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Lilly drug may slow Alzheimer's, but experts advise caution

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INDIANAPOLIS -- An Alzheimer's treatment from Eli Lilly and Co. failed to slow memory decline in two separate patient studies, but the drug did show some potential to help in mild cases of the mind-robbing condition that is notoriously difficult to treat.

The Indianapolis drugmaker's announcement could be a step toward a long-awaited breakthrough in the fight against the disease. But researchers not tied to the studies -- and Eli Lilly itself -- cautioned against overreacting to the initial results.

Lilly said Friday its treatment, solanezumab, failed to slow the rate of cognitive decline, which involves a person's ability to remember things, in two late-stage studies of about 1,000 patients each. But when data from the trials were combined, scientists saw a statistically significant slowing of that rate in the bigger population.

They also saw a statistically significant result when they examined a subgroup of patients with mild cases of Alzheimer's disease. The studies focused on patients with mild to moderate Alzheimer's cases.

Lilly officials would not discuss details of the results and said they plan to talk with regulators about the next steps for the drug, which has yet to receive U.S. Food and Drug Administration approval. Full results from the studies will be presented at two scientific conferences in October. It's unclear how the FDA will view the results, given the drug missed its main goals.

William H. Thies, chief medical and scientific officer for the Alzheimer's Association, which was not involved in Lilly's research, said the statistical significance of the combined results is important.

"If that can be replicated, that is a major finding," he said. "It's the first time we've been able to change the course of Alzheimer's disease or any part of Alzheimer's disease in people."

But because the drug missed its main goals, Thies said the drug "isn't going to the (FDA) tomorrow to be approved for sale."

If you look through "rose-coloured glasses" at the results, there may be a sign of potential benefit on cognitive tests, said Dr. Ronald Petersen, director of the Mayo Clinic's Alzheimer's Disease Research Center. But it is not clear whether that is enough to make a real difference clinically in how patients do, he said.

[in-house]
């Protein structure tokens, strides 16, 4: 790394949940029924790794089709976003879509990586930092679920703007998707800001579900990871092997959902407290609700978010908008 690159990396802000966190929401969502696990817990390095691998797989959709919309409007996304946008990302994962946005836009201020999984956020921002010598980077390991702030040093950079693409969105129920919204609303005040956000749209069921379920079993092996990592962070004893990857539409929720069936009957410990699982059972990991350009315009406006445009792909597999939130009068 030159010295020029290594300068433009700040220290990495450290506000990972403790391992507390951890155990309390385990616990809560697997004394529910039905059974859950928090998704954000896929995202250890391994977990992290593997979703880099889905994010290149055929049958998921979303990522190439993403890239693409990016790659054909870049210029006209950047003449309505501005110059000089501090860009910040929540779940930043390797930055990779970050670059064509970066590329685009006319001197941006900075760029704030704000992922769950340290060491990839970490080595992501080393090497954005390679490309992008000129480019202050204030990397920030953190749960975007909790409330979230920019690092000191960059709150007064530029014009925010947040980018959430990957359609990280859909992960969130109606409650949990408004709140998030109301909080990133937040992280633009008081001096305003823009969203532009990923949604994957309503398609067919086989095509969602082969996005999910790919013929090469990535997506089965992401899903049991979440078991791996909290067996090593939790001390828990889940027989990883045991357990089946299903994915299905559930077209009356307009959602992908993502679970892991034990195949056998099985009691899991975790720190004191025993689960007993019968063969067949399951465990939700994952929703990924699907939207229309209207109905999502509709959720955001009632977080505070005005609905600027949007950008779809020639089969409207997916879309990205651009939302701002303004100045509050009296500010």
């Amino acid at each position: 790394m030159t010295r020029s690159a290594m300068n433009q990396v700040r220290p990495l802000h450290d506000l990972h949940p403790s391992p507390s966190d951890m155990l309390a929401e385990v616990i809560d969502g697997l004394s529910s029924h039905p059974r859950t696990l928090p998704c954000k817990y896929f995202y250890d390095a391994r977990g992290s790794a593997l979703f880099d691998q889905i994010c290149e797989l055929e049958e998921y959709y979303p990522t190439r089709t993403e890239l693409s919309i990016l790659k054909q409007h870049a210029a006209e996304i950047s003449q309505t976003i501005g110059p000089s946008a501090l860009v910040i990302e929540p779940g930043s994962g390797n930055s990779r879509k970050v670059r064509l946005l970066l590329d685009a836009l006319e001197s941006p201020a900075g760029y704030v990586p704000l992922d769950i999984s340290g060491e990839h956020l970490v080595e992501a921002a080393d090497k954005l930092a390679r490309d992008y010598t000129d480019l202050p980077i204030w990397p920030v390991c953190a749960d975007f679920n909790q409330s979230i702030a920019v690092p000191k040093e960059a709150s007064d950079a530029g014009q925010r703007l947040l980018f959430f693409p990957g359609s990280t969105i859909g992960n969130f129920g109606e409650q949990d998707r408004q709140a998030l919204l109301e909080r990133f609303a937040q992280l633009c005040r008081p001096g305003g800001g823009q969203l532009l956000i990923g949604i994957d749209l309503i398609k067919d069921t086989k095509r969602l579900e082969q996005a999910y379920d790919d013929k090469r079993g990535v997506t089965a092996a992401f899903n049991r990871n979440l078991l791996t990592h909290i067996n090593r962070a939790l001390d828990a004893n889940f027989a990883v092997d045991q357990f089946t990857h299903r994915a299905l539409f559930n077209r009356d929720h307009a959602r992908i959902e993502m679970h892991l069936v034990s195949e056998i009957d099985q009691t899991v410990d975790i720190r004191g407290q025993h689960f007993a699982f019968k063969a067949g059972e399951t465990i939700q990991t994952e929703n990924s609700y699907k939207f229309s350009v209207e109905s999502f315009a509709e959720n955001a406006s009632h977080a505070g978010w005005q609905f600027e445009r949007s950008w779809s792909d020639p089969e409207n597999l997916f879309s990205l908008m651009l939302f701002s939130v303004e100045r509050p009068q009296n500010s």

"The danger would be an over-interpretation of a small finding or a subtle effect," said Petersen, who heads a safety monitoring panel for two companies working on a different Alzheimer's treatment.

About 35 million people worldwide have dementia, a term for brain disorders that affect memory, judgment and other mental functions. Alzheimer's is the most common type. In the United States, more than 5 million people have Alzheimer's, which is the country's sixth-leading cause of death.

Many Alzheimer's patients typically live four to eight years after diagnosis, as the disease gradually erodes their memory and ability to think or perform simple tasks. Current Alzheimer's treatments only temporarily ease symptoms such as memory loss, confusion and agitation. They don't slow, stop or reverse mental decline.

Drugmakers have tried and failed for years to develop successful treatments for the disease, and patients and doctors are anxious for something that can slow the disease's progression. Analysts have said such a treatment, if approved, could be worth billions of dollars in sales.

Earlier this month, Pfizer Inc. and Johnson & Johnson said they would end development of an intravenous version of their potential Alzheimer's treatment, bapineuzumab, after two late-stage studies showed it worked no better than a placebo in patients with mild-to-moderate cases. The companies are still studying an injectable version of the drug.

Lilly's announcement Friday comes two years after the drugmaker stopped developing another potential treatment, semagacestat, after patients taking the drug wound up faring worse than those on a placebo.

 

-- The Associated Press

Republished from the Winnipeg Free Press print edition August 25, 2012 B17

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